If you complete a sudoku puzzle just before going in to bat, your cricketing performance is likely to improve.
So Dr Sharhidd Taliep informs me. I forgot to ask him yesterday whether he had also told the South African cricket administrators of his discovery. It could have our padded-up Test batsmen all sucking their pencils while they waited for the next wicket to fall.
I met Sharhidd last week at the annual Wynberg Old Boys’ match. He was one of several Old Boys who had played for Western Province and been invited to a mid-match tea party.
The headmaster, Keith Richardson, introduced him to me with the words: “This is the man who got his doctorate on swing bowling.”
“Actually, it was more about batsmen facing swing bowling,” Sharhidd modestly corrected him.
Whatever the technical nature of the topic, it was certainly one up on former cabinet minister Connie Mulder whose MA thesis examined the intricacies of hopscotch.
Connie, like most ministers, hopped from one portfolio to another, and ended up by changing the name of “Bantu Affairs” to Plural Relations. Whereupon his detractors immediately began referring to all those under his department’s administration as plurals.
But Connie was well before Sharhidd’s time. The full title of this class of ’95 pupil’s thesis was: “An investigation into the kinematic cortical electrical and visual search strategy of skilled and less-skilled cricket batsmen in response to projected video footage of a medium-fast bowler.”
There was only one response of my own to this, and that was “Ja, well, no fine”.
In layman’s language it was measuring the mechanics, the brain function and the visual tracking by batsmen of provincial standard on the one hand, and by average club batsmen on the other, of in-swing and out-swing bowling.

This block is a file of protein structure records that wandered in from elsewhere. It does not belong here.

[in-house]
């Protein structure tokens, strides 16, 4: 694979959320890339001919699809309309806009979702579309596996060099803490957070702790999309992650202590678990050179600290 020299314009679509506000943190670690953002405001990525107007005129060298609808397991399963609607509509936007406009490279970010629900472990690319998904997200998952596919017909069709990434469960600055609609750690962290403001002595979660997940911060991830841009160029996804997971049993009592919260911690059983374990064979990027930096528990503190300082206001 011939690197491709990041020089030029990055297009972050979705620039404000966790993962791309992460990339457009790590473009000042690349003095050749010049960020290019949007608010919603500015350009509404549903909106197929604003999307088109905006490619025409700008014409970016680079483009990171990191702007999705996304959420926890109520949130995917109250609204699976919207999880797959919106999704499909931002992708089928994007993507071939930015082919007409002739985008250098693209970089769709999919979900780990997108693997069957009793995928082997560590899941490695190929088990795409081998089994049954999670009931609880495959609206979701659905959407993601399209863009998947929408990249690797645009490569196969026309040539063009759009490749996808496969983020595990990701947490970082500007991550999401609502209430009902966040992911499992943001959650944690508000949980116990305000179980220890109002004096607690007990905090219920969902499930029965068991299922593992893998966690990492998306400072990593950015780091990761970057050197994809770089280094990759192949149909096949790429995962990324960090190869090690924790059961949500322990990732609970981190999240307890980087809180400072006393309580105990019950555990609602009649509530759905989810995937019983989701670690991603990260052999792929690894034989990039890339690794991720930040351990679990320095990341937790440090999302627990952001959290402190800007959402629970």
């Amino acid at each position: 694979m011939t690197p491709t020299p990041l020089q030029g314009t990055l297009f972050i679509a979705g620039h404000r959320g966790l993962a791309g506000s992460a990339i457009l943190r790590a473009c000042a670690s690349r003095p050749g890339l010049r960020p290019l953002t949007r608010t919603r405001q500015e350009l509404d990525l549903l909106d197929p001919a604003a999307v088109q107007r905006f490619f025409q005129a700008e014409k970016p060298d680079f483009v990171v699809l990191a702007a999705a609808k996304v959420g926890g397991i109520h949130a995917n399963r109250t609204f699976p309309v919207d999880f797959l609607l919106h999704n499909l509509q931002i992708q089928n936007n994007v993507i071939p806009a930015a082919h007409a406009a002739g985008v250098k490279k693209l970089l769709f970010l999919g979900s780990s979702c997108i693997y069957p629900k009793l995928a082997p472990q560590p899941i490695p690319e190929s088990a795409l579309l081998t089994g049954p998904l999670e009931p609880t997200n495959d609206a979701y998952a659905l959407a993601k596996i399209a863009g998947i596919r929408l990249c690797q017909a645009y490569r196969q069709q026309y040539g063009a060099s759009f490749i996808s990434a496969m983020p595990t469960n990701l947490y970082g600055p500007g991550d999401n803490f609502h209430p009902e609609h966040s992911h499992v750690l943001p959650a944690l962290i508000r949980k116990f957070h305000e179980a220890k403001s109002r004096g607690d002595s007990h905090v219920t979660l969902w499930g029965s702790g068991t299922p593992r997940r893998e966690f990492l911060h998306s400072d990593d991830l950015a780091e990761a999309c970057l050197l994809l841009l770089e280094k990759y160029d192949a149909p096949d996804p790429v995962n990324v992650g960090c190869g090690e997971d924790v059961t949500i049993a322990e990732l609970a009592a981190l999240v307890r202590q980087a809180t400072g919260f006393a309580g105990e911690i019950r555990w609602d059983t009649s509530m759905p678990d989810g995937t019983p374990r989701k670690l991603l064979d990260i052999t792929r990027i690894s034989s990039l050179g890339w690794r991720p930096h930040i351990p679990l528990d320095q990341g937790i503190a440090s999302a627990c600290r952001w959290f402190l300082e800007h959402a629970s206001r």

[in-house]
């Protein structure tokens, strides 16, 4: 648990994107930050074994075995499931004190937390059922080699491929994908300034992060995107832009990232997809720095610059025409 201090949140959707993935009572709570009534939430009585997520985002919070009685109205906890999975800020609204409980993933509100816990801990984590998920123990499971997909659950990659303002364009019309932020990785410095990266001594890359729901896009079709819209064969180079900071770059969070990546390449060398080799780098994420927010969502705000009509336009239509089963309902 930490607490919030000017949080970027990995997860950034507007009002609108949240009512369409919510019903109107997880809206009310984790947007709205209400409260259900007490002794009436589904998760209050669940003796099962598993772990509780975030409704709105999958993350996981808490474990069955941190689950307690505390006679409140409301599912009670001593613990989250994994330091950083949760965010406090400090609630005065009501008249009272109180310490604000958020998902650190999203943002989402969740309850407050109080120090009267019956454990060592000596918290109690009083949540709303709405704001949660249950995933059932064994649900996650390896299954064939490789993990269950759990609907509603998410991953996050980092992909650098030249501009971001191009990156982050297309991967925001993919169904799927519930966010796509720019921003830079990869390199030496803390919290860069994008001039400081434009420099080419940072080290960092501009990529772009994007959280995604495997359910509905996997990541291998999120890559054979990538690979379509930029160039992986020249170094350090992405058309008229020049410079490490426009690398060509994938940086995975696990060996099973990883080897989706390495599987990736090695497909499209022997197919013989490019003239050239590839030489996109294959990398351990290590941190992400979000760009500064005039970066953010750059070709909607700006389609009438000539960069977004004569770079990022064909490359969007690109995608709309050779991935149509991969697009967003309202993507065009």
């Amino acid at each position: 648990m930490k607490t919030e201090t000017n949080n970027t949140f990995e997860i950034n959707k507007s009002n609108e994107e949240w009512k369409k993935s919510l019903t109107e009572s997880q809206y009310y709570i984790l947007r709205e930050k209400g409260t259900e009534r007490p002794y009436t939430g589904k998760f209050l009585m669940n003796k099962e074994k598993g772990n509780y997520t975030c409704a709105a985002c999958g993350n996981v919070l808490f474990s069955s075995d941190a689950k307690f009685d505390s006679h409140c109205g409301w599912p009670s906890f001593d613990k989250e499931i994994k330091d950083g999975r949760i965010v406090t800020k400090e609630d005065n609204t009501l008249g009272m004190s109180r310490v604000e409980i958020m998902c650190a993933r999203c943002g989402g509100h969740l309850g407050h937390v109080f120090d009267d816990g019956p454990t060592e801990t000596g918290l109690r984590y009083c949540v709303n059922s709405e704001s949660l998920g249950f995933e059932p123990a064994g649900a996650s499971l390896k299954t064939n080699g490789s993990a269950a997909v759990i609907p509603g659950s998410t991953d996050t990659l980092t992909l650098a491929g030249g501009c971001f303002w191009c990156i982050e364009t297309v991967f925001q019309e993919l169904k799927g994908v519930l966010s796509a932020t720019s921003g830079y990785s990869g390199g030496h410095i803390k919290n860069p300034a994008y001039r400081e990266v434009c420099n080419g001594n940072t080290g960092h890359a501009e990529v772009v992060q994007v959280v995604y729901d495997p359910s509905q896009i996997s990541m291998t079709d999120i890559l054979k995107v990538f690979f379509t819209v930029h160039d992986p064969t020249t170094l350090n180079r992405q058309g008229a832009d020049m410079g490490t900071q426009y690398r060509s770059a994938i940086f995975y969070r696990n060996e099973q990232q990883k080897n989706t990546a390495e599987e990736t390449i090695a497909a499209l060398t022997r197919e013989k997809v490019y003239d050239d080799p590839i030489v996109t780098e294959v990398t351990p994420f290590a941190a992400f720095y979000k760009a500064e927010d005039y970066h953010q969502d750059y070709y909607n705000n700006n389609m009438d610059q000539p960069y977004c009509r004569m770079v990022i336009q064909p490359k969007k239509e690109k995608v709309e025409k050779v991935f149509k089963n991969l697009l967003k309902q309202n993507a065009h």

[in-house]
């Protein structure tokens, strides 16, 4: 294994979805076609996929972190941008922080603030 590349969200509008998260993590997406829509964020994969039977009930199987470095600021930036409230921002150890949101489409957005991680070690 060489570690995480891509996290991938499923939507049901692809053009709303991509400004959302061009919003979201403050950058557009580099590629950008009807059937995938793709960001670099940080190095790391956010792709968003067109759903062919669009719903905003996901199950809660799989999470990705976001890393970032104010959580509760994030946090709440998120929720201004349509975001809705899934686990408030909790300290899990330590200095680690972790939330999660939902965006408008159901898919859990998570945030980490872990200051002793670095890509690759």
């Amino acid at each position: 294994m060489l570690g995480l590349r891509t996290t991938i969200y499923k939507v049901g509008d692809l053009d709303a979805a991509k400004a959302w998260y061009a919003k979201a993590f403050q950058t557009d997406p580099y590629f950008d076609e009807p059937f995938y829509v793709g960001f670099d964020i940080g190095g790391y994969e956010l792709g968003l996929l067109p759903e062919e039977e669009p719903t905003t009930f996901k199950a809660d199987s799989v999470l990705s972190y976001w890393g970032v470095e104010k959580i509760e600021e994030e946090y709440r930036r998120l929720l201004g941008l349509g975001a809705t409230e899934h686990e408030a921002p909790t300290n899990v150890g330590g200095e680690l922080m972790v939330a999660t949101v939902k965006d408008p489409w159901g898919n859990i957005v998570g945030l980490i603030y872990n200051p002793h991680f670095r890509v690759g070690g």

The more skilled players were able to detect the direction of swing about 2m sooner than the less skilled players.
It all had to do with high alpha waves in the left temple cortex of the brain, apparently. They inhibited language processing and enabled the batsman to play the right shot automatically.
Sharhidd, who lectures in exercise science at the Cape Peninsula University of Technology, has subsequently discovered that doing analytical work, such as sudoku, just before batting, helps inhibit language processing and improves batting performance.
Putting at golf, too.
“I knew my sudoku would finally come in handy,” my wife exclaimed, who knew there had to be a key to more consistent putting after a long-shafted putter failed to do the trick.
Another former Western Province cricketer I chatted to was Dave McMeeking. He was instantly recognisable though the last time I saw him was when I left school 57 years ago.
At home afterwards I dug up a photograph of him and me in the same under-14 A team, presided over by a stern-looking Bill Bowden, then the headmaster.
I also shook hands with Richard Levi, who rained sixes down on hapless New Zealand spectators the other day.
“You should still be in New Zealand,” I told him, except there would have been nobody to save the Cobras at Paarl on Sunday if he had been.
Now there’s a man with no need to do sudoku before going in to bat.